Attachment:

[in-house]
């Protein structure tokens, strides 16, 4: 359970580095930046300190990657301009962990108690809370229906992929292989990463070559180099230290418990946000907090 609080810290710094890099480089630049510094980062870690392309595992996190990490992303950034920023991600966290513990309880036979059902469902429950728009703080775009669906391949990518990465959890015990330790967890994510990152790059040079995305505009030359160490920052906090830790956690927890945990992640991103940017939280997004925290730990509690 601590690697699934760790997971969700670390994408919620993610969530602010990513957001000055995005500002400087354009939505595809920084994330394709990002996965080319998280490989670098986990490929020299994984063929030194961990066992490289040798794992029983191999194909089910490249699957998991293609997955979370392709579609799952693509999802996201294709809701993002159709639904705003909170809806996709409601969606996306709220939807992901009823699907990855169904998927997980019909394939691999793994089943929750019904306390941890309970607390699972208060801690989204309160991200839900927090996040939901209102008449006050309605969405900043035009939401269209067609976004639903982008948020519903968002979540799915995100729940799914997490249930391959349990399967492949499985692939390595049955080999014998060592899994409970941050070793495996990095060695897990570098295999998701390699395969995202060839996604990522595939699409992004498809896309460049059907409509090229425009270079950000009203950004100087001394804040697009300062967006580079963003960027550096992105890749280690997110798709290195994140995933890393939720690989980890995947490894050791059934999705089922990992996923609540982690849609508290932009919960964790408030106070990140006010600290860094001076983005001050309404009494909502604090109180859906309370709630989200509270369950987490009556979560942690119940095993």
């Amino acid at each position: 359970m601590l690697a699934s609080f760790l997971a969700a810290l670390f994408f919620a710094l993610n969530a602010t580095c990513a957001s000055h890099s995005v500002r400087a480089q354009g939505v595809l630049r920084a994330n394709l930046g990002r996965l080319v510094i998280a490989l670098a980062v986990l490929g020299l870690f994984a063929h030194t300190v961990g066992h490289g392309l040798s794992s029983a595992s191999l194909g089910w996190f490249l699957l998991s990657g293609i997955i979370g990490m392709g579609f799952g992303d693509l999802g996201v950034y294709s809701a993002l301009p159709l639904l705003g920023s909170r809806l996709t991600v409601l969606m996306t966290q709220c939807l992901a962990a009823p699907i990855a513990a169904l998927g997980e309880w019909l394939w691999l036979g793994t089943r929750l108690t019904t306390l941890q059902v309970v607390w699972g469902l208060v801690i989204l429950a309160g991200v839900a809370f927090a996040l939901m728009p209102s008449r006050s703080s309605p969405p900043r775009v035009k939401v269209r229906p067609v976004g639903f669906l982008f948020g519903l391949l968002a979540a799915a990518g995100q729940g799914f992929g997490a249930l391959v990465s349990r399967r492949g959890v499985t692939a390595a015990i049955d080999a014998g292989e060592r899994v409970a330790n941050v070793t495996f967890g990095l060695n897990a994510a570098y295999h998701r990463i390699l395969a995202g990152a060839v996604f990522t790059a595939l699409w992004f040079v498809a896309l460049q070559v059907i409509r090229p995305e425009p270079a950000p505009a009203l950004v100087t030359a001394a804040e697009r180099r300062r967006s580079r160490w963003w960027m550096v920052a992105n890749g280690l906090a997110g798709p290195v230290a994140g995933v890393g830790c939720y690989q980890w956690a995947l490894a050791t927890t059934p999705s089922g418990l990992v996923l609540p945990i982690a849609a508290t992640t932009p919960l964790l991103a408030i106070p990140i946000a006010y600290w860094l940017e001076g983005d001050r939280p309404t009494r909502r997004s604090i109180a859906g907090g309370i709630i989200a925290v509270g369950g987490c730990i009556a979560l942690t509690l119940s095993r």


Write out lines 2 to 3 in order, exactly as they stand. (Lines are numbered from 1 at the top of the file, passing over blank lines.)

């Protein structure tokens, strides 16, 4: 359970580095930046300190990657301009962990108690809370229906992929292989990463070559180099230290418990946000907090 609080810290710094890099480089630049510094980062870690392309595992996190990490992303950034920023991600966290513990309880036979059902469902429950728009703080775009669906391949990518990465959890015990330790967890994510990152790059040079995305505009030359160490920052906090830790956690927890945990992640991103940017939280997004925290730990509690 601590690697699934760790997971969700670390994408919620993610969530602010990513957001000055995005500002400087354009939505595809920084994330394709990002996965080319998280490989670098986990490929020299994984063929030194961990066992490289040798794992029983191999194909089910490249699957998991293609997955979370392709579609799952693509999802996201294709809701993002159709639904705003909170809806996709409601969606996306709220939807992901009823699907990855169904998927997980019909394939691999793994089943929750019904306390941890309970607390699972208060801690989204309160991200839900927090996040939901209102008449006050309605969405900043035009939401269209067609976004639903982008948020519903968002979540799915995100729940799914997490249930391959349990399967492949499985692939390595049955080999014998060592899994409970941050070793495996990095060695897990570098295999998701390699395969995202060839996604990522595939699409992004498809896309460049059907409509090229425009270079950000009203950004100087001394804040697009300062967006580079963003960027550096992105890749280690997110798709290195994140995933890393939720690989980890995947490894050791059934999705089922990992996923609540982690849609508290932009919960964790408030106070990140006010600290860094001076983005001050309404009494909502604090109180859906309370709630989200509270369950987490009556979560942690119940095993």
């Amino acid at each position: 359970m601590l690697a699934s609080f760790l997971a969700a810290l670390f994408f919620a710094l993610n969530a602010t580095c990513a957001s000055h890099s995005v500002r400087a480089q354009g939505v595809l630049r920084a994330n394709l930046g990002r996965l080319v510094i998280a490989l670098a980062v986990l490929g020299l870690f994984a063929h030194t300190v961990g066992h490289g392309l040798s794992s029983a595992s191999l194909g089910w996190f490249l699957l998991s990657g293609i997955i979370g990490m392709g579609f799952g992303d693509l999802g996201v950034y294709s809701a993002l301009p159709l639904l705003g920023s909170r809806l996709t991600v409601l969606m996306t966290q709220c939807l992901a962990a009823p699907i990855a513990a169904l998927g997980e309880w019909l394939w691999l036979g793994t089943r929750l108690t019904t306390l941890q059902v309970v607390w699972g469902l208060v801690i989204l429950a309160g991200v839900a809370f927090a996040l939901m728009p209102s008449r006050s703080s309605p969405p900043r775009v035009k939401v269209r229906p067609v976004g639903f669906l982008f948020g519903l391949l968002a979540a799915a990518g995100q729940g799914f992929g997490a249930l391959v990465s349990r399967r492949g959890v499985t692939a390595a015990i049955d080999a014998g292989e060592r899994v409970a330790n941050v070793t495996f967890g990095l060695n897990a994510a570098y295999h998701r990463i390699l395969a995202g990152a060839v996604f990522t790059a595939l699409w992004f040079v498809a896309l460049q070559v059907i409509r090229p995305e425009p270079a950000p505009a009203l950004v100087t030359a001394a804040e697009r180099r300062r967006s580079r160490w963003w960027m550096v920052a992105n890749g280690l906090a997110g798709p290195v230290a994140g995933v890393g830790c939720y690989q980890w956690a995947l490894a050791t927890t059934p999705s089922g418990l990992v996923l609540p945990i982690a849609a508290t992640t932009p919960l964790l991103a408030i106070p990140i946000a006010y600290w860094l940017e001076g983005d001050r939280p309404t009494r909502r997004s604090i109180a859906g907090g309370i709630i989200a925290v509270g369950g987490c730990i009556a979560l942690t509690l119940s095993r």